Thomas Hardy – Jude The Obscure, Tess of the D’Urbervilles

W.M. Thackeray – Vanity Fair

Charles Dickens – Great Expectation, Oliver Twist, Nicholas Nickleby

Charlotte Bronte – Jane Eyre

Emily Bronte – Wuthering Heights

George Elliot – Middlemarch, Silas Marner

Henry Fielding – Tom Jones

Elizabeth Gaskell – Mary Barton etc.

Harriet Beecher Stowe – Uncle Tom’s Cabin

Jane Austen – Emma, Pride and Prejudice

Mark Twain – Huckleberry Finn

Mary Shelley – Frankenstein

Bram Stoker – Dracula

Robert Louis Stevenson – Treasure Island, Dr Jekyll and Mr Hyde

Daniel Defoe – Robison Crusoe

Alexandre Dumas – The Three Musketeers, The Count of Monte Cristo

Anthony Trollope – The Way We Live Now

Oscar Wilde – The Picture of Dorian Gray

Arthur Conan Doyle – The Adventures of Sherlock Holmes etc.

Homer – The Iliad, The Odyssey

Virgil – The Aeniad



 Arnold Bennett – The Old Wives’ Tale

Joseph Conrad – Heart of Darkness

E.M. Forster – Where Angels Fear to Tread, Howards End

D.H. Lawrence – Sons & Lovers

James Joyce – Portrait of the Artist

Scott Fitzgerald – The Great Gatsby

Virginia Woolf – Moments of Being

Edith Wharton – The Age of Innocence

Graham Greene – Power & the Glory, Brighton Rock

George Orwell – 1984, Animal Farm

John Steinbeck – The Grapes of Wrath

Ernest Hemingway – A Farewell to Arms, For Whom the Bell Tolls

Evelyn Waugh – Brideshead Revisited, The Sword of Honour Trilogy

William Golding – The Lord of the Flies

Jack Kerouac – On the Road

John Le Carre – Tinker, Tailor, Soldier, Spy

Kingsley Amis – Lucky Jim

Ian McEwan – Atonement

Alice Walker – The Colour Purple

Paul Scott – Staying On

Joseph Heller – Catch 22

Margaret Drabble – The Millstone

Fay Weldon – Life & Loves of a She-Devil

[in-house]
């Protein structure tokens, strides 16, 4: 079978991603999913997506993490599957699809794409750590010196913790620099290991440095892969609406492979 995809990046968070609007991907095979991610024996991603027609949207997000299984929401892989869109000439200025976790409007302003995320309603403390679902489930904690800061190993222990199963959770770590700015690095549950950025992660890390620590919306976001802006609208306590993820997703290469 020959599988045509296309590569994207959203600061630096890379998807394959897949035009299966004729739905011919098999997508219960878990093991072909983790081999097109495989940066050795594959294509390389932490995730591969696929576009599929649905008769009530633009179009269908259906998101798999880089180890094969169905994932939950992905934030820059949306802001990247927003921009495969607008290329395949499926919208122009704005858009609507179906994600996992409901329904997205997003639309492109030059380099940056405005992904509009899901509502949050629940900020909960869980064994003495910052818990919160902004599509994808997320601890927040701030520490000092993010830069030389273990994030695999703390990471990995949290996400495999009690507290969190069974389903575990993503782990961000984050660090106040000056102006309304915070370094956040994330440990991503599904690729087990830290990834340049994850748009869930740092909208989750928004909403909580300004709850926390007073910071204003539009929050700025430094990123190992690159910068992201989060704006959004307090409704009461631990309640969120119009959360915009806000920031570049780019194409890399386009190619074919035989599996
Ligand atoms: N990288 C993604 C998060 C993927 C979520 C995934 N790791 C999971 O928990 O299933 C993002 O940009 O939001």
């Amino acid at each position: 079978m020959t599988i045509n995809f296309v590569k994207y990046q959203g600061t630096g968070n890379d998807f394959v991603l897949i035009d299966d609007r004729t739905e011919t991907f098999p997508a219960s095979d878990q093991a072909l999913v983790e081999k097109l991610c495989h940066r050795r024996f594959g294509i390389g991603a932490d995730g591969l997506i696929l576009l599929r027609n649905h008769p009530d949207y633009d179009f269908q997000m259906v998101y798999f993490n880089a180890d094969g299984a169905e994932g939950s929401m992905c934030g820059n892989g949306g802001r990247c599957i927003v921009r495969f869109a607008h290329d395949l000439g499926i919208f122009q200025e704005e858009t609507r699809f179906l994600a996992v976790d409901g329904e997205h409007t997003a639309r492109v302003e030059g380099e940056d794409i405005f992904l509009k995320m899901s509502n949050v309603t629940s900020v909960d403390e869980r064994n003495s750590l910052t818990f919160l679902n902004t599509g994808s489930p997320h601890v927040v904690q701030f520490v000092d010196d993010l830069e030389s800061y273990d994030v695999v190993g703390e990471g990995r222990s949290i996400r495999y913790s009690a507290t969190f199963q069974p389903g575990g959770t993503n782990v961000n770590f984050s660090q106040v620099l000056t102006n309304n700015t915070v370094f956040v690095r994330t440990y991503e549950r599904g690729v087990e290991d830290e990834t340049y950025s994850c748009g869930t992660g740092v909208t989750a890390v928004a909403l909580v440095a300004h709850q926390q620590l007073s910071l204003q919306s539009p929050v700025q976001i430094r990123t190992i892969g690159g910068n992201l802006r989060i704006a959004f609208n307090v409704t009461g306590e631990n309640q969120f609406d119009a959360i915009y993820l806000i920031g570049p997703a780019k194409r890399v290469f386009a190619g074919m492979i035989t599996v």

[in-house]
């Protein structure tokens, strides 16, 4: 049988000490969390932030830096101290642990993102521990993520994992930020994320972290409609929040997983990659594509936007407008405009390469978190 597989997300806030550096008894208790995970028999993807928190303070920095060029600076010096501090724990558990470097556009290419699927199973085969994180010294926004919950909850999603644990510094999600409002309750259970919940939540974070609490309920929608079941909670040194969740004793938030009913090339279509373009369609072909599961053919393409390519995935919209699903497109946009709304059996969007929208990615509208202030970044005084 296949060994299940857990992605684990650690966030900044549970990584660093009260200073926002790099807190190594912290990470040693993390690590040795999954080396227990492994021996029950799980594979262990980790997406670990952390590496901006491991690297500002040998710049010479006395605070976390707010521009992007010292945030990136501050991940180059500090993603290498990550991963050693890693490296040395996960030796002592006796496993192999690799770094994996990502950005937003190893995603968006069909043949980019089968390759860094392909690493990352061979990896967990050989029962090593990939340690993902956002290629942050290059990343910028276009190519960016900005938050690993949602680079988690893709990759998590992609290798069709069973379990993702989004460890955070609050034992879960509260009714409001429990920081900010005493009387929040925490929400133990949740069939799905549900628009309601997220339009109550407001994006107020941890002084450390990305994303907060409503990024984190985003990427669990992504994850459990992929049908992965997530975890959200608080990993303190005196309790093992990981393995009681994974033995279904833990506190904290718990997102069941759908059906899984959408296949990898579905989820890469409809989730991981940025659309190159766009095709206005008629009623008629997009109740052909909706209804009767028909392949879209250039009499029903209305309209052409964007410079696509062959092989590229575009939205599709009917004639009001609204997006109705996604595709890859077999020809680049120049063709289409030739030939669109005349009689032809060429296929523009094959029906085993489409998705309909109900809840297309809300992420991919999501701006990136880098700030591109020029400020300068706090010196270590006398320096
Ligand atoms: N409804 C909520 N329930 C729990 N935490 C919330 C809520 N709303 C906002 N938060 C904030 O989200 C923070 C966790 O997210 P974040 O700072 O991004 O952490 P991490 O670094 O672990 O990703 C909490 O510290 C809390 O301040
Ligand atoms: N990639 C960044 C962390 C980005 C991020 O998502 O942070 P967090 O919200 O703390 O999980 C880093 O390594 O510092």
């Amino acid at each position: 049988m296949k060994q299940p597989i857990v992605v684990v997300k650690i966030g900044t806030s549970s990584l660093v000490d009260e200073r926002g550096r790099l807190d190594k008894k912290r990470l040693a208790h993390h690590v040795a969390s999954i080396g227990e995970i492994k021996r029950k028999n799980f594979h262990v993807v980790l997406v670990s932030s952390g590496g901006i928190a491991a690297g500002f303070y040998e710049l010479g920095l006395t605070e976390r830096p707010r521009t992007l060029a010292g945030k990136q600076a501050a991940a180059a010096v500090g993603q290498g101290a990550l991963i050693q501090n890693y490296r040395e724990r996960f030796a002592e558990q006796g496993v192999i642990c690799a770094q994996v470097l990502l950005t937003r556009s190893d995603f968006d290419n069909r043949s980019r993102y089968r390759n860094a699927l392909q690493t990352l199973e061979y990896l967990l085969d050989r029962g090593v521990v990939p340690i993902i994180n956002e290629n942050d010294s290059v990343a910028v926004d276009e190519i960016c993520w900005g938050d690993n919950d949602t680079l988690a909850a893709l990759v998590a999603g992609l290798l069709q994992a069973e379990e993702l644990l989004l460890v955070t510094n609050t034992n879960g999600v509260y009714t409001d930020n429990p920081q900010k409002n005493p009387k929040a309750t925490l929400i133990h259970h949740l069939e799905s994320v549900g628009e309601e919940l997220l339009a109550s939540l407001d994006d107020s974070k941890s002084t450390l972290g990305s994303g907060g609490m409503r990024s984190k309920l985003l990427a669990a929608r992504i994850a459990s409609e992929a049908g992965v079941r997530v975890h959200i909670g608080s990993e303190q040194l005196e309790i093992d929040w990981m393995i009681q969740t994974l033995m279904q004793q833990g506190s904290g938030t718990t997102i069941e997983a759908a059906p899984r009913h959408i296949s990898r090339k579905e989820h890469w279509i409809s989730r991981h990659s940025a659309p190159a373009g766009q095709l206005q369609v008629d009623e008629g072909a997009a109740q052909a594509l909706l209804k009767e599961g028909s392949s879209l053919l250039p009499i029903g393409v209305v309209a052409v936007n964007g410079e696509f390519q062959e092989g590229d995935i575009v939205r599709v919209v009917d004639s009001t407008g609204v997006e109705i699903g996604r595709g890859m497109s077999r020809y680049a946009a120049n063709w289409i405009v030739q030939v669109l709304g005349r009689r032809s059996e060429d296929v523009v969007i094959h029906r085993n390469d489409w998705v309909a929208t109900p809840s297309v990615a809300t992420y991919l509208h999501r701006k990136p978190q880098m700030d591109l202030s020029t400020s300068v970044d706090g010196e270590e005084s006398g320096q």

John Fowles – The French Lieutenant’s Woman

Margaret Atwood – The Handmaid’s Tale

Sebastian Faulks – Birdsong

Nick Hornby – High Fidelity, Fever Pitch, About A Boy, Juliet, Naked

Tony Parsons – Man and Boy

Carlos Ruiz Zafon – Shadow of the Wind

J R Tolkien – The Hobbit, The Lord of the Rings

A A Milne – Winnie-the-Pooh

C S Lewis – The Chronicles of Narnia, The Screwtape Letters

Khaled Hosseini – The Kite Runner, A Thousand Splendid Suns

John Boyne – The Boy in the Striped Pyjamas

Yann Martel – Life of Pi

Aldous Huxley – Brave New World

Russell Hoban – Riddley Walker

Jonathan Franzen – The Corrections

Paul Auster – The New York Trilogy, Leviathan, The Book of Illusions

Truman Capote – In Cold Blood

Ken Kesey – One Flew Over The Cuckoo’s Nest

William Burroughs – Naked Lunch


GRAPHIC NOVELS (Grown up picture books)

 Alan Moore – Watchmen, V for Vendetta, The League of Extraordinary Gentlemen, Batman: The Killing Joke, From Hell

Frank Miller – 300, The Dark Knight Returns, Batman: Year One

Harvey Pekar – The American Splendour Series

Daniel Klowes – Ghost World



Plato – The Republic, The Death of Socrates

Aristotle – Poetics, The Nichomachean Ethics,

David Hume – An Enquiry Concerning Human Understanding, Dialogues Concerning Natural Religion



Ranulph Fiennes – Mad, Bad and Dangerous to Know

Patrick Hennessey – The Junior Officers’ Reading Club

Bradley Wiggins – My Time

Mark Oliver Everett – Things the Grandchildren Should Know

Andy Behrman – Electroboy – Memoir of a Mania

William Burroughs – Junky

Hunter S Thompson – Hell’s Angels



F. Scott Fitzgerald – The Great Gatsby (Mr Hetherington)

Pat Barker – Regeneration (Mr Price)

Alexandre Dumas – The Three Musketeers (Mr Morris)

John Kennedy-Toole – A Confederacy of Dunces (Mr Fothergill)



Stephen Chbosky – The Perks of Being A Wallflower

John Green – The Fault in Our Stars